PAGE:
The historian Niall Ferguson once complained that schoolchildren are taught only about Henry VIII and the world wars. Yes, but let's face it, these are the blockbusters of British history.
This year, the Tudors are on a roll. Hilary Mantel has become the high-end, historical equivalent of J K Rowling. Wolf Hall, her Booker prize-winning novel about the influence of Thomas Cromwell, won a stadium-size following. Her publishers hastily promised a sequel, then a trilogy. The second book, Bring Up the Bodies, this summer's guaranteed bestseller, spans the rise and fall of Anne Boleyn. If Mantel can make the wily administrator Cromwell such a layered character, imagine how an uppity and doomed Queen will fare in her hands. It will be like jumping into a Holbein painting.
I have been reading Nicola Shulman's portrait of the poet Thomas Wyatt, Graven with Diamonds, an elegantly written, well-researched book which should not be eclipsed by Mantel. Wyatt may not be as major a historical character as Cromwell, but his story is intimately woven into the Tudor court. He was allegedly a lover of Anne Boleyn. It will be interesting to see if Mantel supports this theory. He was sent to the Tower of London during Cromwell's sinister rounding-up of men accused of adultery with the queen, but survived, and later regained favour through another unfortunate queen, Catherine Howard.
It is hard to go wrong with stories of spirited, troublesome, divisive women who turn the country upside-down. Look at The Iron Lady. The vitriol towards Anne Boleyn makes the Thatcher-haters look kindly. The Queen's fault lay in a talent for French wordplay and a high-handedness. But by the time she was sent to the Tower in 1536, she was accused of taking 100 lovers, of bewitching the king, and of poisoning Catherine of Aragon and Princess Mary. Her uncle, the Duke of Norfolk, who had schemed to promote Anne, begged the king to be rid of her.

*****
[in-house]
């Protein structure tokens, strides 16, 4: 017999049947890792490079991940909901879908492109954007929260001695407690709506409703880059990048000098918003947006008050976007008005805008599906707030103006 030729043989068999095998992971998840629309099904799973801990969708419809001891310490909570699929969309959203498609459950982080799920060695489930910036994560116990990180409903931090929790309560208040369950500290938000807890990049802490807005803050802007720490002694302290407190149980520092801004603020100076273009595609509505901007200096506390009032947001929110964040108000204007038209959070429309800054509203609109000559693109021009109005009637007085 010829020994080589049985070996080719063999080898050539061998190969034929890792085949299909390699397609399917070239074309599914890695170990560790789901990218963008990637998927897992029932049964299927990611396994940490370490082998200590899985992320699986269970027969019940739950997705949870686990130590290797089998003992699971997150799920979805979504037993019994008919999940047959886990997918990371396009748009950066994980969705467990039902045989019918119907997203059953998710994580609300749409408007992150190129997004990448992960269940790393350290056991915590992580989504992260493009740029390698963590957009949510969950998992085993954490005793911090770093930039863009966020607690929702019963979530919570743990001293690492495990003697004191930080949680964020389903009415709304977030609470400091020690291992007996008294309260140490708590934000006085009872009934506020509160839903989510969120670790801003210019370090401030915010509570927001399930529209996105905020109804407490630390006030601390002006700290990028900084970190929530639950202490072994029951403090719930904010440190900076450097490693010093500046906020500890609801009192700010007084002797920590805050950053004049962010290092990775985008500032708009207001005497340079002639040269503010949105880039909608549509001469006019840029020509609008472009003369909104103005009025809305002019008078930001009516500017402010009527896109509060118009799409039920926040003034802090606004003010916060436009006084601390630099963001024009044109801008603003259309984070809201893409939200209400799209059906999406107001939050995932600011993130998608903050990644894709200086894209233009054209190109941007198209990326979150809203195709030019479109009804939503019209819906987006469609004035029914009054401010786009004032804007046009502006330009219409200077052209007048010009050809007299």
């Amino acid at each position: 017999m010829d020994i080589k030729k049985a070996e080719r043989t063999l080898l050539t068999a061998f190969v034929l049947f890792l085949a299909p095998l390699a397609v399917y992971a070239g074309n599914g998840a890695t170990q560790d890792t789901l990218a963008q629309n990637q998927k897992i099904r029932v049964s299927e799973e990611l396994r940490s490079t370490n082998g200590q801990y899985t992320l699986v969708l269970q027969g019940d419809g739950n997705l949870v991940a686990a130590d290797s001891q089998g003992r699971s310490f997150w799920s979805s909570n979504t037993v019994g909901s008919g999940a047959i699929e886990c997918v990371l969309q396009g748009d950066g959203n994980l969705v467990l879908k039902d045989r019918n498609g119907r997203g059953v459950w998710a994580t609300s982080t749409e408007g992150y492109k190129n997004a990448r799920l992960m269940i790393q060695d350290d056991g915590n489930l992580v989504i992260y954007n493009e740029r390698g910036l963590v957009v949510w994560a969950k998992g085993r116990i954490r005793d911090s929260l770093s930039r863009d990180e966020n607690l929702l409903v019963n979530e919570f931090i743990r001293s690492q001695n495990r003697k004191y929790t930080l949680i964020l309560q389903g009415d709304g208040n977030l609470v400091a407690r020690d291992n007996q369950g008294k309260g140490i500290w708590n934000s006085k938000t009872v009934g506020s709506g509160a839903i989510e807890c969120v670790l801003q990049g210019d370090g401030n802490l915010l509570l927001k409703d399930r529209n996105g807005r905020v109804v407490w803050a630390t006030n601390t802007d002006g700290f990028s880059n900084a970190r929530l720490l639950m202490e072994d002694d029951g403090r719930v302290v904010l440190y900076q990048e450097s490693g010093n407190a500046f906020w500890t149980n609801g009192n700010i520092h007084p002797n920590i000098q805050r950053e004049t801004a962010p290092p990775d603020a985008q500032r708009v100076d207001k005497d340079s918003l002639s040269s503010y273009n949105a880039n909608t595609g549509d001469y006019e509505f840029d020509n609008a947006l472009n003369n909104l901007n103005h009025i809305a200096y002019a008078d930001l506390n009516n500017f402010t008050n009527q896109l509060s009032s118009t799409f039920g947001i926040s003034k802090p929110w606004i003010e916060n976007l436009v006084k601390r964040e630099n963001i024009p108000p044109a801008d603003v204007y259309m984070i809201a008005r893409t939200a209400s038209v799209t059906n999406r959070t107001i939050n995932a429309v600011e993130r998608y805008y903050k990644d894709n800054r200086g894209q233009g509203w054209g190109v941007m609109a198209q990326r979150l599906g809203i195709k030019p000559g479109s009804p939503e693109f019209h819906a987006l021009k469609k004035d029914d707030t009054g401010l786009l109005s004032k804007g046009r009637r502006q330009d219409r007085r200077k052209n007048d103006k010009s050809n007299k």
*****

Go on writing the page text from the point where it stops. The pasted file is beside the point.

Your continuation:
The intrigue and shifting axis of power at the Tudor court gives the Borgias a run for their money. And at the centre is the almost remorseful king, fencing shadows. The tale works on every level. It is a vortex of love, power and religion. It is also the beginning of present day England. The foundation of this proud and bolshie island, at odds with Europe, is formed here. Our present queen's willingness to grant equal rights of succession to a daughter of Prince William, is a reminder of Anne Boleyn's tragedy and dramatic irony. She was beheaded for failing to produce a son, yet her daughter became history's great queen.
The Christmas parade of the Royal Family at church in Sandringham is an expression of narrative determination. The Queen is the head of the Church of England because her ancestor was besotted by a woman who was not his wife. Yet it is hard to imagine Britain now as a Catholic country. It is an example of how the crooked timber of our history assumes a natural, familiar shape over time.
Downton Abbey has been terrific entertainment, but we haven't learnt much from it, whereas anyone over 45 whose brain has got mushy about the order of Henry VIII's wives, feels silent gratitude to Mantel. With the Tudors we can enjoy the human story, admire the qualities that made Britain great and feel a little closer to the century that gave us Shakespeare.
Sarah Sands is deputy editor of the 'London Evening Standard'